Ringside, previously The Punch, tells the story of a fateful relationship of a father and his son and their shared fragile dream. It is a tale of failure and hope – and what it means to live with dignity.
Coach Sims sacrifices everything for one goal: to make his 17 year old son Kenny a boxing champion and thus break the vicious circle of poverty and violence that has held his family back for generations. With Kenny’s first big fight lying ahead, their lives are at a crossroads. It‘s a fight against the odds. But regardless of whether Kenny wins or loses, every hour spent at the boxing gym is one less on the murderous streets of Chicago‘s black ghetto.
Fuller Park, South Chicago, is a black ghetto its own inhabitants call “Murdertown”. Living there means living below the poverty line. Boxing is one of the few opportunities to survive in this misery. Fuller Park Box Gym is an island of safety, where Kenneth Sims is head coach. His son Kenny Jr. is the club‘s biggest hope and about to prepare himself for his biggest fight yet: the Olympic Boxing Trials in Mobile, Alabama. If Kenny wins here, his dream will be within reach: the 2012 Summer Olympics in London.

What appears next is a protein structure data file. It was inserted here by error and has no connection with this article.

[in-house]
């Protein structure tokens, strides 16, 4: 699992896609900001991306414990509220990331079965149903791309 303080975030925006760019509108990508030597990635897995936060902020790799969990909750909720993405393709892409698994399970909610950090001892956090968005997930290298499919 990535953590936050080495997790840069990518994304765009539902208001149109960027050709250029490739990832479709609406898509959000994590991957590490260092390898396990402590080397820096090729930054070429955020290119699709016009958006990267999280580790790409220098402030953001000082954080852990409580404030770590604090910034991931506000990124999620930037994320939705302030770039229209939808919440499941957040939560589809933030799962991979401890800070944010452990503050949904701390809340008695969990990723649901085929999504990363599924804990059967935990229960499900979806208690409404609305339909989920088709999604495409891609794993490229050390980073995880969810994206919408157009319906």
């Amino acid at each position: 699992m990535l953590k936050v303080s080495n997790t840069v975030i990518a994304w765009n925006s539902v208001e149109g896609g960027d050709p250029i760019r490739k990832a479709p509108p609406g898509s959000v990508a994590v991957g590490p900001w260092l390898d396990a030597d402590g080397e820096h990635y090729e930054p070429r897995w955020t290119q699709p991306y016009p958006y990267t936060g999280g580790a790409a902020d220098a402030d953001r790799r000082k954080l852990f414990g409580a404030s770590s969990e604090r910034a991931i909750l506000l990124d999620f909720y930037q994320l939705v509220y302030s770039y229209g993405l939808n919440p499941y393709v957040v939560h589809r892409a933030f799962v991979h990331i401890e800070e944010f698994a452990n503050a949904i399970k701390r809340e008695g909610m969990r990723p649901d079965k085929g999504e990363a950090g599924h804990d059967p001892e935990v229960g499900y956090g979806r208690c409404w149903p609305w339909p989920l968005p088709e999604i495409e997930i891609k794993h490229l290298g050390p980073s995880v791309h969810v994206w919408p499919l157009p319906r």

Father and son are still at the bottom of a steep mountain. It will be a grinding road full of privations. Kenny subordinates everything else to boxing. It‘s an almost monastic existence. And they are fighting for something bigger: to survive brutal everyday life in the black ghetto, for a life in dignity. They share the same dream – still. But Kenny is still young, half boy, half man.
What will happen if the dream doesn’t come true? What if they will have to realize that a career in professional boxing will never come within reach? Will Kenny continue to submit to the draconic regiment of his father and sacrifice his life to a career in boxing? And will he be strong enough to resist the street?